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Michigan power companies meet renewable energy standards

Feb 16, 2017

Michigan energy is getting greener. 

A state report released Wednesday says all Michigan energy providers met or exceeded a government requirement to supply 10% of energy from renewable sources in 2015. 

The Michigan Public Service Commission wrote the report based on a 2008 law. That law also called for a 12.5% standard by 2019 and a 15% standard by 2021. 

The majority of the energy came from provider investments, while a small part came from banked energy credits bought from consumers with an energy surplus.

Judy Palnau is the media director for the commission. She says while many people understand the environmental benefits of cleaner energy, not many realize the decreased cost.

"The cost has surprised even the most ardent supporter of renewable energy. Even they have been shocked at how much the cost has gone down since 2009," she said, "enough that it is cheaper than the cost of any new fossil fuel generation."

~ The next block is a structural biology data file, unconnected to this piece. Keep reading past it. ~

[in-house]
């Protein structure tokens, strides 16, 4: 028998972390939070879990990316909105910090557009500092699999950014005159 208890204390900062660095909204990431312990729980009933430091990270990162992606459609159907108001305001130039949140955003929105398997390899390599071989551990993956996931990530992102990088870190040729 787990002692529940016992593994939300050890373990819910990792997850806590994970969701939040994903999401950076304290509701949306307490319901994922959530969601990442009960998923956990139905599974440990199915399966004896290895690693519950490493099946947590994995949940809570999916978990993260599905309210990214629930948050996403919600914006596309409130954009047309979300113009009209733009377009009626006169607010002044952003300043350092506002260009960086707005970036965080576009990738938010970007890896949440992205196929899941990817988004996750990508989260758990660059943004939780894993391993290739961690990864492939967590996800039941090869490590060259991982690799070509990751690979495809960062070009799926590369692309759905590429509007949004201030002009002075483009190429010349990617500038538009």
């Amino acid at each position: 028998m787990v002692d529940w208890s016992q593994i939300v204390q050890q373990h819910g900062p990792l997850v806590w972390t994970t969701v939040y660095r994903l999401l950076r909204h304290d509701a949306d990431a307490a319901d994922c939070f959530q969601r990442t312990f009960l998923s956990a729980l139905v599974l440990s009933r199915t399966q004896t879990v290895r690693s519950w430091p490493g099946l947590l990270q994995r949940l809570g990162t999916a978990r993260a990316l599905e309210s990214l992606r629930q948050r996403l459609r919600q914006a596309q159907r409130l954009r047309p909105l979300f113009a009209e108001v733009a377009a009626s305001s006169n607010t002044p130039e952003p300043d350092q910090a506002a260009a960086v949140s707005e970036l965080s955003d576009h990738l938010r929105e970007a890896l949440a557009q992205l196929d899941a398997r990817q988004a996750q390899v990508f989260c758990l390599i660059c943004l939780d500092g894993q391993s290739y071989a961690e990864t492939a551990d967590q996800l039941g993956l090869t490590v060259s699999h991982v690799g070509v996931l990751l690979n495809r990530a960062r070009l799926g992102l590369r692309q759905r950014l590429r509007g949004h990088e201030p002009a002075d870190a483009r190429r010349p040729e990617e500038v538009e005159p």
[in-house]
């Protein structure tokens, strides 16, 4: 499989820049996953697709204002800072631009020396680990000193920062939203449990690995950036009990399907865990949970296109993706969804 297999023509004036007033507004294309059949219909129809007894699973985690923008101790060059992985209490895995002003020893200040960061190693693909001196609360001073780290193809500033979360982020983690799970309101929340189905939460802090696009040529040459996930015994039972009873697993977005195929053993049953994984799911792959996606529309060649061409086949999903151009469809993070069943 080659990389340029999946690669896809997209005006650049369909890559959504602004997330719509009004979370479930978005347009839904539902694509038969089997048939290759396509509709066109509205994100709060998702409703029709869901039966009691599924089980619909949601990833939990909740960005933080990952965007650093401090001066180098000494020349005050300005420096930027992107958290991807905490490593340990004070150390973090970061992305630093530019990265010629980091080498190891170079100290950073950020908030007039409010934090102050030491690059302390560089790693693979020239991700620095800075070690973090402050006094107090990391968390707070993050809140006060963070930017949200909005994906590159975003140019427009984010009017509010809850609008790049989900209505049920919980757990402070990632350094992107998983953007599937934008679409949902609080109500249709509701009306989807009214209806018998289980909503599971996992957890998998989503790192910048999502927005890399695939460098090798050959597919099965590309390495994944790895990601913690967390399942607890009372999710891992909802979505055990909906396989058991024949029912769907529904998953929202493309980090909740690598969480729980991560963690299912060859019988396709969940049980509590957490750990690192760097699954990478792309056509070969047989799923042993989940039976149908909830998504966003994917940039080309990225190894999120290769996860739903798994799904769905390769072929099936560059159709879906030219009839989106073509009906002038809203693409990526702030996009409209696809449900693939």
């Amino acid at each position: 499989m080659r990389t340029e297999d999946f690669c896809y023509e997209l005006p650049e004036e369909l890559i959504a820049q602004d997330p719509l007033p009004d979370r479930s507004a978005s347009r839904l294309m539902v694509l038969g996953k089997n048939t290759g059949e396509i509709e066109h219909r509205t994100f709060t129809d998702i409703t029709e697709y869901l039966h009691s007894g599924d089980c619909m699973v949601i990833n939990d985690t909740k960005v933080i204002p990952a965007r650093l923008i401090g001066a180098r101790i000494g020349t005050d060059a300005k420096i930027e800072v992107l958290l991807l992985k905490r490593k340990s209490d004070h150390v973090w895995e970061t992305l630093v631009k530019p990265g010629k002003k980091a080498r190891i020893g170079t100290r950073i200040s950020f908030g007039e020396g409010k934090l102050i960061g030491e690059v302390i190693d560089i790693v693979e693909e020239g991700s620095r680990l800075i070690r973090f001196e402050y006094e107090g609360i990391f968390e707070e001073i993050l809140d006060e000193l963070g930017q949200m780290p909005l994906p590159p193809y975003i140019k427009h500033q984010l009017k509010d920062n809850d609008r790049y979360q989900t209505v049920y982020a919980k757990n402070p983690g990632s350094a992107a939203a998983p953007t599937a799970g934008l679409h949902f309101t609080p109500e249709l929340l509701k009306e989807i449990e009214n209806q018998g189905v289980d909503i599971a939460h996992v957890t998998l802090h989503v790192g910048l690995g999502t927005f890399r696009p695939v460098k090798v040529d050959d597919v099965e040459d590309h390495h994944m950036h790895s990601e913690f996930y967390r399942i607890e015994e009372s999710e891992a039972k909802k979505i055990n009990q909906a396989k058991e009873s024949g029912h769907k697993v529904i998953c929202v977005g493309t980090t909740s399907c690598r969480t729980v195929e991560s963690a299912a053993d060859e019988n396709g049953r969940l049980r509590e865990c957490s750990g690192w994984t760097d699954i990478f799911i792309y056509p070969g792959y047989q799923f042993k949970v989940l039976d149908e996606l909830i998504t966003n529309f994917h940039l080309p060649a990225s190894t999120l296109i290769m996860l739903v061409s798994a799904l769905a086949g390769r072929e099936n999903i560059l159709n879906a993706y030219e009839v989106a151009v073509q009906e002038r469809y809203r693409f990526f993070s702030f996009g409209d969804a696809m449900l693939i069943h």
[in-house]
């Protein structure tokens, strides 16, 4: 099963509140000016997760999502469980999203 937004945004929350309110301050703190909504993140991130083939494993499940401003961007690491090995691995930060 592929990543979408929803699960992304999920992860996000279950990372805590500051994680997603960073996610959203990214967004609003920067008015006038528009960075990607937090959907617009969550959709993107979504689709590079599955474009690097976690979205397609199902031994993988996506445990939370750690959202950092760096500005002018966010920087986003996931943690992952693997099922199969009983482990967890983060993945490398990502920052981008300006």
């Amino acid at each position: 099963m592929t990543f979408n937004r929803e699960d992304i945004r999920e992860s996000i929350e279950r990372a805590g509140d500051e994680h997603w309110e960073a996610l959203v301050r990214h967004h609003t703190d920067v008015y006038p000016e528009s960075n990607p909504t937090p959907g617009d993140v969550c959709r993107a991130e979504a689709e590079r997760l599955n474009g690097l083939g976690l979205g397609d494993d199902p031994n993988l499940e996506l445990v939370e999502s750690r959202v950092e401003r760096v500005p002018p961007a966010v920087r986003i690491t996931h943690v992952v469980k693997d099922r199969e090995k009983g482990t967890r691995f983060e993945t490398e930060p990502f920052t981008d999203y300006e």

She says low costs have allowed most utility companies to hit the standard in stride, and fully expects the successive goals to be reached as well. 

Other proponents of the report highlight how more renewable energy will benefit the consumer. John Freeman is executive director of the Great Lakes Renewable Energy Association (GLREA), a large nonprofit devoted to advocacy for clean energy in the state. He says more renewable sources will add competition to the market and put more control in the hands of consumers. 

"We need more competition in the marketplace. Utilities shouldn't call all the shots regarding energy production," he said. "People have the capacity now to generate their own energy. A farmer can invest in a solar energy system, they can save money in the long run, and now they're in charge of one of the most costly aspects of running a farm or running a business.  

Around $3.3 billion has been invested in renewable energy leading up to 2016, an amount that Freeman says will stay in the state if it continues to work towards better energy practices. 

"It's a great trend because we're creating jobs, stimulating the economy, and helping to clean the air as well."